selecting player positions and team formations in youth soccer
When children start playing soccer at younger ages (U-6 and U-8), the emphasis should be on small-sided soccer. At these ages, teams should use a 3 v 3 or 4 v 4 without goalkeepers. They will eventually move to a 5 v 5 with a goalkeeper when they get to U-7 or U-8. The small-sided game maximizes the number of touches each player gets, and also gives them an opportunity to understand the basic concepts of the game. For a discussion of how to use small-sided soccer in your coaching sessions, visit this link.
At these beginning levels, the players are just beginning to learn how and when to pass the ball, and you may have begun to introduce the concept of positions (for example, in 5 v 5 you may designate one or two players at a time to be "defenders," or, to be certain that they get back on defense every time).
At some point, the number of players on the field expands, and the size of the field expands. Now, there is a need to assign positions to the players and to be certain that there are players who defend and players who advance in an effort to score. You may play 7 v 7 or 8 v 8 (including a goalkeeper) and it is often difficult to decide on a proper formation. For example, in 7 v 7 you may play a 3-3 or a 2-2-2 or a 1-2-1-2 or a 1-2-2-1. A 3-3 means 3 defenders and 3 forwards. A 2-2-2 involves two defenders, two midfielders, and two forwards. A 1-2-1-2 generally means a sweeper back defender, two wing defenders in front of the sweeper, a centre midfielder, and two forwards. A 1-2-2-1 generally means a sweeper back defender, two wing defenders in front of the sweeper, two midfielders in front of the defenders, and a centre forward.
There are advantages and disadvantages to all of these formations. For example, a 3-3 may give you a solid defence and a solid offence, but there is the risk of large gaps between the forwards and the defenders. This makes it difficult for the defenders to get the ball to the forwards, and leads to a situation in which three of your players are playing and the other three are watching and waiting. For example, either the forwards are working together in your offensive end to try and score while the defenders are standing and watching at midfield; or, the defenders are fighting an attack while the three forwards stand near midfield, waiting for the defenders to get the ball out to them. With a 2-2 the midfielders have to run a great deal. They will either stay close to each other and cover the entire width of the field, or stay just in front of the defenders, or stay just behind the forwards, often getting involved in the offensive third of the field.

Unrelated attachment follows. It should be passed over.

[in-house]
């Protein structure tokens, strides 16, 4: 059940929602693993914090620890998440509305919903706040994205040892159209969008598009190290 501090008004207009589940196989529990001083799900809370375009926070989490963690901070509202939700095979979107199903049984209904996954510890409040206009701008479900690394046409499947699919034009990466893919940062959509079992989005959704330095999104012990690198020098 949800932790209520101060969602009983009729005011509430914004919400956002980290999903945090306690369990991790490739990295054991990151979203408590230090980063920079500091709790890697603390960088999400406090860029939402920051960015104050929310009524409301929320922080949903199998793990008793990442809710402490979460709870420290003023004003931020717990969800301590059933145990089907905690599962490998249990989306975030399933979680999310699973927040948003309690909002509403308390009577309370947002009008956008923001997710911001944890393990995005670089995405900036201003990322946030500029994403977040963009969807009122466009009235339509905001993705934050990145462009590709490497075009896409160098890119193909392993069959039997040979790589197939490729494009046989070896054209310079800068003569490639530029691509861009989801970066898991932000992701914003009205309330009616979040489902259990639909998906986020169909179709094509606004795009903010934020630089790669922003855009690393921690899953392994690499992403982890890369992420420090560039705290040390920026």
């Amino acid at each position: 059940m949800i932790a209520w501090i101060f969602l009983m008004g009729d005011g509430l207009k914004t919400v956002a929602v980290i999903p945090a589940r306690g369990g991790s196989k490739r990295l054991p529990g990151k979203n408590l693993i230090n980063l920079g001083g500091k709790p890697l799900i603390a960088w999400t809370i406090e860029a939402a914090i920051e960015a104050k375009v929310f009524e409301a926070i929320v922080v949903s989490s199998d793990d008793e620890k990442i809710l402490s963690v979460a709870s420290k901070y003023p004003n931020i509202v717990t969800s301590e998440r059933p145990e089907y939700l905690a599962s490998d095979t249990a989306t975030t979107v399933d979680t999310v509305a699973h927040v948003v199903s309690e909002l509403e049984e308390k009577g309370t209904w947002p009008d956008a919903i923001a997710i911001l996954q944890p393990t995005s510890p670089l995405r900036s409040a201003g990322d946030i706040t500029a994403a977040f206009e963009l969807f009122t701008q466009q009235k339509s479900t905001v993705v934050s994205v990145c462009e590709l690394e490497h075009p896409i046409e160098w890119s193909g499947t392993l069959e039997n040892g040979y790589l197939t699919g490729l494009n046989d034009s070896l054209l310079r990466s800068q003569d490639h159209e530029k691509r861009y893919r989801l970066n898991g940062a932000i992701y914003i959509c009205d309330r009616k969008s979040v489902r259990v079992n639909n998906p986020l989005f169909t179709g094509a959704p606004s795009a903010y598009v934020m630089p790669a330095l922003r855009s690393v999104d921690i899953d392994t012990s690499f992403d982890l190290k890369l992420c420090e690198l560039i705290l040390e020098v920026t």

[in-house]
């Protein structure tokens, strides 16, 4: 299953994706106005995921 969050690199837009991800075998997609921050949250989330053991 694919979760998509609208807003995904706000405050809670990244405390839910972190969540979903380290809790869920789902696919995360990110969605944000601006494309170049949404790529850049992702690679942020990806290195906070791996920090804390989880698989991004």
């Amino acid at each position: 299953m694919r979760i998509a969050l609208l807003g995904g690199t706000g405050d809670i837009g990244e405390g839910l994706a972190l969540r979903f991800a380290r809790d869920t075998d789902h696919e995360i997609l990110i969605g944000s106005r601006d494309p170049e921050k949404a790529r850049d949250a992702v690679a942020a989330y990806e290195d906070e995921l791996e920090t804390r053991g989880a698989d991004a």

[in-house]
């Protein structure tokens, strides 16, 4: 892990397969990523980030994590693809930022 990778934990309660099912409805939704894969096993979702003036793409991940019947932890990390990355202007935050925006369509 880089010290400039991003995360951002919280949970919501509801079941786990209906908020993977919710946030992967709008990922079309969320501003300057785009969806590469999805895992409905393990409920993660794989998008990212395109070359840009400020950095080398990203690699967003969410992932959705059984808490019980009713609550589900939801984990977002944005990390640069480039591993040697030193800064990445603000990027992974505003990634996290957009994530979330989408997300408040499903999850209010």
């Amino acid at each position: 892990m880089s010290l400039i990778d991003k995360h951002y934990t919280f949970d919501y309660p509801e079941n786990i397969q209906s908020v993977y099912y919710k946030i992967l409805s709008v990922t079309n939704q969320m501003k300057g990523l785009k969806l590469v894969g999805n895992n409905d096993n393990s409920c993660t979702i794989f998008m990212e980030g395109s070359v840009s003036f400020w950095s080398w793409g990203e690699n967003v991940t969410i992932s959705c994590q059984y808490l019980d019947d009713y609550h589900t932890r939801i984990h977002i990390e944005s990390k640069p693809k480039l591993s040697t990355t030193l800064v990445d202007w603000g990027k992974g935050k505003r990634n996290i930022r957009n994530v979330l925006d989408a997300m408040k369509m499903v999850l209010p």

Triangles tend to be an important shape in soccer. The players can form triangles in the 2-2-2 by staggering the lines as play occurs, but the formation can still lead to the players remaining in two straight lines. The 1-2-2-1 and 1-2-1-2 create the triangle relationships from the get-go, but can leave gaps in the field or can result in a single player covering the entire width of the field at his or her position. The 2-2-2, 1-2-2-1, and 1-2-1-2 formations will all present challenges for the coach seeking to have his or her players use the full width of the field.
Whatever formation you decide upon, as a coach you will then need to communicate the concepts behind the positions to your players. Some players learn on the field. Others learn by looking at a diagram. Others learn well from reading and re-reading a textual description of their responsibilities.
To help you, we have prepared a basic summary of the general responsibilities of defenders, midfielders, and forwards. These descriptions track the concept of a 2-2-2 formation in a 7 v 7 game. Before you use them, you need to tailor them to your particular coaching approach, philosophy, and formation. For example, if you decide on three midfielders instead of two, the responsibilities of the centre midfielder may differ from the responsibilities for the outside midfielders. You may want your centre midfielder to be aggressive on offence or you may prefer him or her to drop back on defence or to mark the other team's best forward or midfielder on defence. You probably want the wing midfielders, not the centre midfielder, to take throw-ins. You may want your wing defenders to take all throw-ins. You may want your centre midfielder or a wing midfielder closest to the corner to take corner kicks. There are many variations.
Still, we thought it might be helpful to set out the position responsibilities in writing, to allow the players to read and reread their responsibilities, to allow their parents to read something that explains whet their child should be doing on the field, and to focus your thinking about what you want your players to be doing.
Feel free to use these pages as you see fit, and to edit them and change them to make them consistent with your approach. You may want to prepare a separate description for the left midfielder and the right midfielder. The same may be true for the right and left forward or right and left defender. Your goalkeeper may take all goal kicks, and so on. These pages are just a start to help you communicate your ideas and the position responsibilities to your players. We hope you find the following materials helpful.